This is the audio clip of an interview I did for The Breakdown this weekend with journalist and author Michael Hudson, who did a terrific piece on GE Capital's mortgage crisis called Fraud and Folly: The Untold Story of General Electric's Subprime Debacle:
Hudson's a thorough and sober-minded journalist, so it's striking to find a paragraph like this in his reporting:
"What GE got in the bargain, former WMC employees say, was a place where erstwhile shoe salesmen, ex-strippers and even a former porn actress could sign on as sales reps and make big money pushing home loans. WMC's top salespeople earned a million dollars a year or more and lived fast, swigging $1,000 bottles of Cristal and wheeling around in $100,000 Ferraris and Bentleys."
Makes you wonder who did the due diligence for GE: Larry Flynt? Things don't get better once GE takes over.
The activity described in this interview and in Hudson's article includes retaliations against internal auditors who attempted to do their jobs, a culture of punishing whistelblowers,and reports of fraud which are now reportedly being investigated by the FBI. There are seven important facts to bear in mind as you listen:
- They took place in a corporation headed by Jeffrey Immelt, who also leads President Obama's Jobs Council - that is, we're discussing events that occurred after the acquisition and which involved GE executives and employees;
- Immelt's GE paid $50 million to settle charges that it made "materially false and misleading" statements four times, which is fraud;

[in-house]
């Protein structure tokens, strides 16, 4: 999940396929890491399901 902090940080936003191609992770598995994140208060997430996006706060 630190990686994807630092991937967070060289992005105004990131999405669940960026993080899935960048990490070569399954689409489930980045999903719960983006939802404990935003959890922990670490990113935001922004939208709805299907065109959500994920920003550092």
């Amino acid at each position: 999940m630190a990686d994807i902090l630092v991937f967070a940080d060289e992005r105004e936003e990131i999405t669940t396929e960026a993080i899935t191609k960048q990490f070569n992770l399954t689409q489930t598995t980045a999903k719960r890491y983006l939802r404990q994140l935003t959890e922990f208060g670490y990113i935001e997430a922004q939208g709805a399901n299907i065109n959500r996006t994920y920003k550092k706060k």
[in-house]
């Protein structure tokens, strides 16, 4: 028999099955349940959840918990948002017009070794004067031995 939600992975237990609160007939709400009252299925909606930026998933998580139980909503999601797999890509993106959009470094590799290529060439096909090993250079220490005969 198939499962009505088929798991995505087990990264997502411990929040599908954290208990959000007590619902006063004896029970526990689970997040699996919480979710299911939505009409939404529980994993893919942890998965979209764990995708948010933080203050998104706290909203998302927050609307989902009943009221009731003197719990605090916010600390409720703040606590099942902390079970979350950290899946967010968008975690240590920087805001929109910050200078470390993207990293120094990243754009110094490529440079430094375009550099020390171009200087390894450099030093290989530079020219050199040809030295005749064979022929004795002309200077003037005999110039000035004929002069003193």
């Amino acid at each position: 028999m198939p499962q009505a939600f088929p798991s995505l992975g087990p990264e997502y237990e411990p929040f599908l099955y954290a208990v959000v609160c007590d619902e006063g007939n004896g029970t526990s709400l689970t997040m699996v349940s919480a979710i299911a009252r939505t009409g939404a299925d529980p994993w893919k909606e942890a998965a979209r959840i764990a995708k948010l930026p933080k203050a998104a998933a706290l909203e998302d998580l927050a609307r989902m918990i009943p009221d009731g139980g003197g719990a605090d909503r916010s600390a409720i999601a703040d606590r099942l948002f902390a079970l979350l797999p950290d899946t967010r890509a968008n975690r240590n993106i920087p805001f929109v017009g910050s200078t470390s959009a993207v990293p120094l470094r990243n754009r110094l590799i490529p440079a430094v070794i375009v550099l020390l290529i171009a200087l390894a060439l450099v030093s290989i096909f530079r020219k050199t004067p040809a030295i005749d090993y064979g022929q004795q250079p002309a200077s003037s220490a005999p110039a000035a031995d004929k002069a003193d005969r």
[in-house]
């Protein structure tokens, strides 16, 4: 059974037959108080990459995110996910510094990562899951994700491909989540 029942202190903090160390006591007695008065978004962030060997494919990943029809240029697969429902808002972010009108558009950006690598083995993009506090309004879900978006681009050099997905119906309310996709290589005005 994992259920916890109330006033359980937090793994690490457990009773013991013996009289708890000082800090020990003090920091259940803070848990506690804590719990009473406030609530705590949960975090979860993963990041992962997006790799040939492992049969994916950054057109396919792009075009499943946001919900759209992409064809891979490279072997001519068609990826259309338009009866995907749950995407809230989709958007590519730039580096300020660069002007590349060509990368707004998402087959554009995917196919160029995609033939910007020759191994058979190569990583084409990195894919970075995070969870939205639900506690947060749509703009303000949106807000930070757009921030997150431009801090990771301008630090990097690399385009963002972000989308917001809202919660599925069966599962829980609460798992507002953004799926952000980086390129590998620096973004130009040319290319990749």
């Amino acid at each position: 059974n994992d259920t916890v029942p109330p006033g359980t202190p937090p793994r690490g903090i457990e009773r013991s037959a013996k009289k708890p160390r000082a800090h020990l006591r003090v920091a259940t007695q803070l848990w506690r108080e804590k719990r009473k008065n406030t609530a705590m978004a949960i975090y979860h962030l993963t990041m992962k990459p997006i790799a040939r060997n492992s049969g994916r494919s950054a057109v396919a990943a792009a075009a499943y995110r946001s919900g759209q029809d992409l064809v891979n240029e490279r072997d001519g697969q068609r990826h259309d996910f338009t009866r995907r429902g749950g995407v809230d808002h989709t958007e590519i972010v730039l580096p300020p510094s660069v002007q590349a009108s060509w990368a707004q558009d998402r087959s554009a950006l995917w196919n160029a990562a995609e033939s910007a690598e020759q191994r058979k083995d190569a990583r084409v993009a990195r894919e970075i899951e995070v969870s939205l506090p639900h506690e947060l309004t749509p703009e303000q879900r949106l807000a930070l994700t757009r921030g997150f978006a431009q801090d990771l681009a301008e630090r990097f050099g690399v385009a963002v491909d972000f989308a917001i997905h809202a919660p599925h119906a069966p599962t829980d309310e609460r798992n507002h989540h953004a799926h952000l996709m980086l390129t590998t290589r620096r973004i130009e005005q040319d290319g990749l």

- Immelt's GE settled charges of defrauding investors over Jack Welch's retirement package in 2004;
- Robert Khuzami, who now co-chairs that fraud task force with Eric Schneiderman, allowed GE to settle fraud charges after saying GE "broke accounting rules to the breaking point," which is another way of saying it broke those rules, which is another way of saying "fraud";
- investigators felt strongly they had identified specific individuals in the accounting department who had committed fraud, and were reportedly astounded when the Justice Department failed to prosecute;
- GE stands accused of participating in the Iraqi oil-for-food bribery scandal;
- and that officials in Washinton bent the rules so that GE, which is not a bank, could receive at least $75 billion in aid from the US taxpayer.
See "GE Capital: In the Dark" for more information.
My commentary on the interview is here:
Michael Hudson is a staff writer for The Center for Public Integrity and author of The Monster: How a Gang of Predatory Lenders and Wall Street Bankers Fleeced America—and Spawned a Global Crisis.